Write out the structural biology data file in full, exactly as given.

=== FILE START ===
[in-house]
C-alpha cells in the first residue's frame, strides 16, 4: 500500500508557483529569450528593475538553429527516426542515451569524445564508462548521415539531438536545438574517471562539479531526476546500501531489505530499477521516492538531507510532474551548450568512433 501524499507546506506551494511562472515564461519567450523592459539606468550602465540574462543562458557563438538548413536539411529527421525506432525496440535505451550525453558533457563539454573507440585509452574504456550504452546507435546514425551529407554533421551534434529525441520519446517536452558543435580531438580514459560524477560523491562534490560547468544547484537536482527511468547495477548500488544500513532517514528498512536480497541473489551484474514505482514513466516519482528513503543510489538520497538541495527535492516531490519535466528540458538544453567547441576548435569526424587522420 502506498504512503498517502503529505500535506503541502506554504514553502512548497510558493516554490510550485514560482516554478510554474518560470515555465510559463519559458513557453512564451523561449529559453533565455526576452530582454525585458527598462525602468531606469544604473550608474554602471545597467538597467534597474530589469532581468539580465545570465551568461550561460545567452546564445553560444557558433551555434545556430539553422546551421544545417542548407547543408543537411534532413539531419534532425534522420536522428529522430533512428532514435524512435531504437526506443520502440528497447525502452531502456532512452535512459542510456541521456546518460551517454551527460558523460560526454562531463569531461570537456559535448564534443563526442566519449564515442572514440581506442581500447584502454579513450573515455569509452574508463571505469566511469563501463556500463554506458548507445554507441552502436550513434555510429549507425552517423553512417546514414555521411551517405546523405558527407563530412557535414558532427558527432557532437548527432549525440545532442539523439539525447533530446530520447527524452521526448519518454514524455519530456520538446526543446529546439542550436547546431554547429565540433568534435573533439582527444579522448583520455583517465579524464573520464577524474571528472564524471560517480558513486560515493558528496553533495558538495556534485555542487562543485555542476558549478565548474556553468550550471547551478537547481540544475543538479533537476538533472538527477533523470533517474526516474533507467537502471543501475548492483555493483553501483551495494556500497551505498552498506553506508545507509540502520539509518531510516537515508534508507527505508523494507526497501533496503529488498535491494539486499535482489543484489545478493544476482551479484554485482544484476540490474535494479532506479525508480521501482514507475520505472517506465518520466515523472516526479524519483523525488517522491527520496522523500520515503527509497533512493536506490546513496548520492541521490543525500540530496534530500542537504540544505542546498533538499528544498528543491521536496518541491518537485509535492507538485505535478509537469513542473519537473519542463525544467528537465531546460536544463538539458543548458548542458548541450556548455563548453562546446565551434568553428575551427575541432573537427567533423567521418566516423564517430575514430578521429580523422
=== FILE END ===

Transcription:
[in-house]
C-alpha cells in the first residue's frame, strides 16, 4: 500500500508557483529569450528593475538553429527516426542515451569524445564508462548521415539531438536545438574517471562539479531526476546500501531489505530499477521516492538531507510532474551548450568512433 501524499507546506506551494511562472515564461519567450523592459539606468550602465540574462543562458557563438538548413536539411529527421525506432525496440535505451550525453558533457563539454573507440585509452574504456550504452546507435546514425551529407554533421551534434529525441520519446517536452558543435580531438580514459560524477560523491562534490560547468544547484537536482527511468547495477548500488544500513532517514528498512536480497541473489551484474514505482514513466516519482528513503543510489538520497538541495527535492516531490519535466528540458538544453567547441576548435569526424587522420 502506498504512503498517502503529505500535506503541502506554504514553502512548497510558493516554490510550485514560482516554478510554474518560470515555465510559463519559458513557453512564451523561449529559453533565455526576452530582454525585458527598462525602468531606469544604473550608474554602471545597467538597467534597474530589469532581468539580465545570465551568461550561460545567452546564445553560444557558433551555434545556430539553422546551421544545417542548407547543408543537411534532413539531419534532425534522420536522428529522430533512428532514435524512435531504437526506443520502440528497447525502452531502456532512452535512459542510456541521456546518460551517454551527460558523460560526454562531463569531461570537456559535448564534443563526442566519449564515442572514440581506442581500447584502454579513450573515455569509452574508463571505469566511469563501463556500463554506458548507445554507441552502436550513434555510429549507425552517423553512417546514414555521411551517405546523405558527407563530412557535414558532427558527432557532437548527432549525440545532442539523439539525447533530446530520447527524452521526448519518454514524455519530456520538446526543446529546439542550436547546431554547429565540433568534435573533439582527444579522448583520455583517465579524464573520464577524474571528472564524471560517480558513486560515493558528496553533495558538495556534485555542487562543485555542476558549478565548474556553468550550471547551478537547481540544475543538479533537476538533472538527477533523470533517474526516474533507467537502471543501475548492483555493483553501483551495494556500497551505498552498506553506508545507509540502520539509518531510516537515508534508507527505508523494507526497501533496503529488498535491494539486499535482489543484489545478493544476482551479484554485482544484476540490474535494479532506479525508480521501482514507475520505472517506465518520466515523472516526479524519483523525488517522491527520496522523500520515503527509497533512493536506490546513496548520492541521490543525500540530496534530500542537504540544505542546498533538499528544498528543491521536496518541491518537485509535492507538485505535478509537469513542473519537473519542463525544467528537465531546460536544463538539458543548458548542458548541450556548455563548453562546446565551434568553428575551427575541432573537427567533423567521418566516423564517430575514430578521429580523422